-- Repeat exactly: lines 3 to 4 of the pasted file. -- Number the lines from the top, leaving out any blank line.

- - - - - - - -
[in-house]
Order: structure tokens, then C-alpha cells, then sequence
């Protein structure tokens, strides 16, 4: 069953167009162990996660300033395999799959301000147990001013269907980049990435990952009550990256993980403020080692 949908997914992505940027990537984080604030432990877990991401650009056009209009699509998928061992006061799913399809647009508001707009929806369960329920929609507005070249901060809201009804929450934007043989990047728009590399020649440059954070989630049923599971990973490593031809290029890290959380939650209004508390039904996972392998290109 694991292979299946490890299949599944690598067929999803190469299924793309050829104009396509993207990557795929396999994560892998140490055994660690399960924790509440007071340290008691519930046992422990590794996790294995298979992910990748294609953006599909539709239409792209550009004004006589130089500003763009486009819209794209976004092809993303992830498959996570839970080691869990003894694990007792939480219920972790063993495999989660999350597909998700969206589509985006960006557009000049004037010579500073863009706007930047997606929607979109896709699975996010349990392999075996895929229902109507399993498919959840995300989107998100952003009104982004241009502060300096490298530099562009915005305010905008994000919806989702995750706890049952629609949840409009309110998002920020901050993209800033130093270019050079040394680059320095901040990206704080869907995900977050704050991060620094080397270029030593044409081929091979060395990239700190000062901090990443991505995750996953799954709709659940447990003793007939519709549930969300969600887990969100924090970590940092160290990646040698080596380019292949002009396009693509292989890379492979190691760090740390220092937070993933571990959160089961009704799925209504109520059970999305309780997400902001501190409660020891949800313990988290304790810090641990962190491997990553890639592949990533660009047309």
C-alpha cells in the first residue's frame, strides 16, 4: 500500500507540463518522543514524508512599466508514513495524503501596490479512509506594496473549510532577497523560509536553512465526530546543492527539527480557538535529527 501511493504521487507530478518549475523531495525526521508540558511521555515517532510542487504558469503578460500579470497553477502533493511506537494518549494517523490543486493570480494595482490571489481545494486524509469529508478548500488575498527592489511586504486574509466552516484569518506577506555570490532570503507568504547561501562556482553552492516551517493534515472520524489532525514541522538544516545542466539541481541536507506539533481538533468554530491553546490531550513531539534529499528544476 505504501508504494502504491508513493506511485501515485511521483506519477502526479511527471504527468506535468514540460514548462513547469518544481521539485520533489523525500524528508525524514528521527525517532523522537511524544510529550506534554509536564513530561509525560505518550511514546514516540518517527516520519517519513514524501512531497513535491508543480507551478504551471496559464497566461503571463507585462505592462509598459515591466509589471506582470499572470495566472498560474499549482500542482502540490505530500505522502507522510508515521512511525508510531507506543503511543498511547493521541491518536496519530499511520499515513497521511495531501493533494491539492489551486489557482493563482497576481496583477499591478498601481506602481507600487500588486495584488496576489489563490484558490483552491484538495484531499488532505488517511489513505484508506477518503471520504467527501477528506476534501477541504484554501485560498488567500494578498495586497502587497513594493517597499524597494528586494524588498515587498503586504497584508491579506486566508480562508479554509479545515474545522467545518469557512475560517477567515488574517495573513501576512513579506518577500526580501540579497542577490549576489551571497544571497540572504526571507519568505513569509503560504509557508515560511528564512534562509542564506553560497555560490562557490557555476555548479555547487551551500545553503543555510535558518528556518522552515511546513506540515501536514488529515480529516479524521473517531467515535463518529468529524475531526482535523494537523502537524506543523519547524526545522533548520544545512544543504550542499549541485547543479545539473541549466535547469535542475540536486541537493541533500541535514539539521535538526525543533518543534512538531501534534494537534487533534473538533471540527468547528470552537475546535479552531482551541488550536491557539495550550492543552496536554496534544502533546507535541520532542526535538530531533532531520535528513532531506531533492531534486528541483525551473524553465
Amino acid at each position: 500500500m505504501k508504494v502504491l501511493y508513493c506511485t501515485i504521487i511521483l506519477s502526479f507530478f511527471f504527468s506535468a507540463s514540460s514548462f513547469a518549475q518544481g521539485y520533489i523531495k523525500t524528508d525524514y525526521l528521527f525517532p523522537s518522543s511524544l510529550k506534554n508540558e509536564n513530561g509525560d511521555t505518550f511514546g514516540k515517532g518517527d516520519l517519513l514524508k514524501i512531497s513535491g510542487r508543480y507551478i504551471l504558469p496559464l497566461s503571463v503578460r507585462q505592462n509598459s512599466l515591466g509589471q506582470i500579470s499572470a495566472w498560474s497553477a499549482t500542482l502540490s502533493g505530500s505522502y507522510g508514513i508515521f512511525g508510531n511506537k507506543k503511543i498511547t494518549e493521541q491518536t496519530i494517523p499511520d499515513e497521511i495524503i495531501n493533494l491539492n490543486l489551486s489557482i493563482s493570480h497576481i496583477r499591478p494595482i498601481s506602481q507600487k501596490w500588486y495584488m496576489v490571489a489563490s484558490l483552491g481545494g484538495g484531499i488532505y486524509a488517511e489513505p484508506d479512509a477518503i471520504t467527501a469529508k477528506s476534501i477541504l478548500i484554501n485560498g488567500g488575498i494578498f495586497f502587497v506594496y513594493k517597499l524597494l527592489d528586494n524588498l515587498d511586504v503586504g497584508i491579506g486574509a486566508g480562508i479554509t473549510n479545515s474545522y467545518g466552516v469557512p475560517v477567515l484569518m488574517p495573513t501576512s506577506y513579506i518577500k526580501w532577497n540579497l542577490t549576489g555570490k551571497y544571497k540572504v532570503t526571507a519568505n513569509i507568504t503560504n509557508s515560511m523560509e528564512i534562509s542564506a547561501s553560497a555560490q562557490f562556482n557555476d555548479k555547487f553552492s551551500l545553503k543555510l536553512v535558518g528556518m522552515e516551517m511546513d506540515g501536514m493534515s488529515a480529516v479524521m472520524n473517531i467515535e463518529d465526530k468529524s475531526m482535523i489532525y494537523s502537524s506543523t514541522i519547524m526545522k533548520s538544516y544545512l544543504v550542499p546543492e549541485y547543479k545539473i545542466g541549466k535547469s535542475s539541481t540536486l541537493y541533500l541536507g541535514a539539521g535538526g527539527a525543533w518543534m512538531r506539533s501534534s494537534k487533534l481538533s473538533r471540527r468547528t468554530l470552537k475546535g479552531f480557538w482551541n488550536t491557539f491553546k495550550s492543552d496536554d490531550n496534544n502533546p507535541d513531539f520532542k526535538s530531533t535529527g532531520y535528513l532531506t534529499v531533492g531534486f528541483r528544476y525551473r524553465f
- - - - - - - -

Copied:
């Protein structure tokens, strides 16, 4: 069953167009162990996660300033395999799959301000147990001013269907980049990435990952009550990256993980403020080692 949908997914992505940027990537984080604030432990877990991401650009056009209009699509998928061992006061799913399809647009508001707009929806369960329920929609507005070249901060809201009804929450934007043989990047728009590399020649440059954070989630049923599971990973490593031809290029890290959380939650209004508390039904996972392998290109 694991292979299946490890299949599944690598067929999803190469299924793309050829104009396509993207990557795929396999994560892998140490055994660690399960924790509440007071340290008691519930046992422990590794996790294995298979992910990748294609953006599909539709239409792209550009004004006589130089500003763009486009819209794209976004092809993303992830498959996570839970080691869990003894694990007792939480219920972790063993495999989660999350597909998700969206589509985006960006557009000049004037010579500073863009706007930047997606929607979109896709699975996010349990392999075996895929229902109507399993498919959840995300989107998100952003009104982004241009502060300096490298530099562009915005305010905008994000919806989702995750706890049952629609949840409009309110998002920020901050993209800033130093270019050079040394680059320095901040990206704080869907995900977050704050991060620094080397270029030593044409081929091979060395990239700190000062901090990443991505995750996953799954709709659940447990003793007939519709549930969300969600887990969100924090970590940092160290990646040698080596380019292949002009396009693509292989890379492979190691760090740390220092937070993933571990959160089961009704799925209504109520059970999305309780997400902001501190409660020891949800313990988290304790810090641990962190491997990553890639592949990533660009047309």
C-alpha cells in the first residue's frame, strides 16, 4: 500500500507540463518522543514524508512599466508514513495524503501596490479512509506594496473549510532577497523560509536553512465526530546543492527539527480557538535529527 501511493504521487507530478518549475523531495525526521508540558511521555515517532510542487504558469503578460500579470497553477502533493511506537494518549494517523490543486493570480494595482490571489481545494486524509469529508478548500488575498527592489511586504486574509466552516484569518506577506555570490532570503507568504547561501562556482553552492516551517493534515472520524489532525514541522538544516545542466539541481541536507506539533481538533468554530491553546490531550513531539534529499528544476 505504501508504494502504491508513493506511485501515485511521483506519477502526479511527471504527468506535468514540460514548462513547469518544481521539485520533489523525500524528508525524514528521527525517532523522537511524544510529550506534554509536564513530561509525560505518550511514546514516540518517527516520519517519513514524501512531497513535491508543480507551478504551471496559464497566461503571463507585462505592462509598459515591466509589471506582470499572470495566472498560474499549482500542482502540490505530500505522502507522510508515521512511525508510531507506543503511543498511547493521541491518536496519530499511520499515513497521511495531501493533494491539492489551486489557482493563482497576481496583477499591478498601481506602481507600487500588486495584488496576489489563490484558490483552491484538495484531499488532505488517511489513505484508506477518503471520504467527501477528506476534501477541504484554501485560498488567500494578498495586497502587497513594493517597499524597494528586494524588498515587498503586504497584508491579506486566508480562508479554509479545515474545522467545518469557512475560517477567515488574517495573513501576512513579506518577500526580501540579497542577490549576489551571497544571497540572504526571507519568505513569509503560504509557508515560511528564512534562509542564506553560497555560490562557490557555476555548479555547487551551500545553503543555510535558518528556518522552515511546513506540515501536514488529515480529516479524521473517531467515535463518529468529524475531526482535523494537523502537524506543523519547524526545522533548520544545512544543504550542499549541485547543479545539473541549466535547469535542475540536486541537493541533500541535514539539521535538526525543533518543534512538531501534534494537534487533534473538533471540527468547528470552537475546535479552531482551541488550536491557539495550550492543552496536554496534544502533546507535541520532542526535538530531533532531520535528513532531506531533492531534486528541483525551473524553465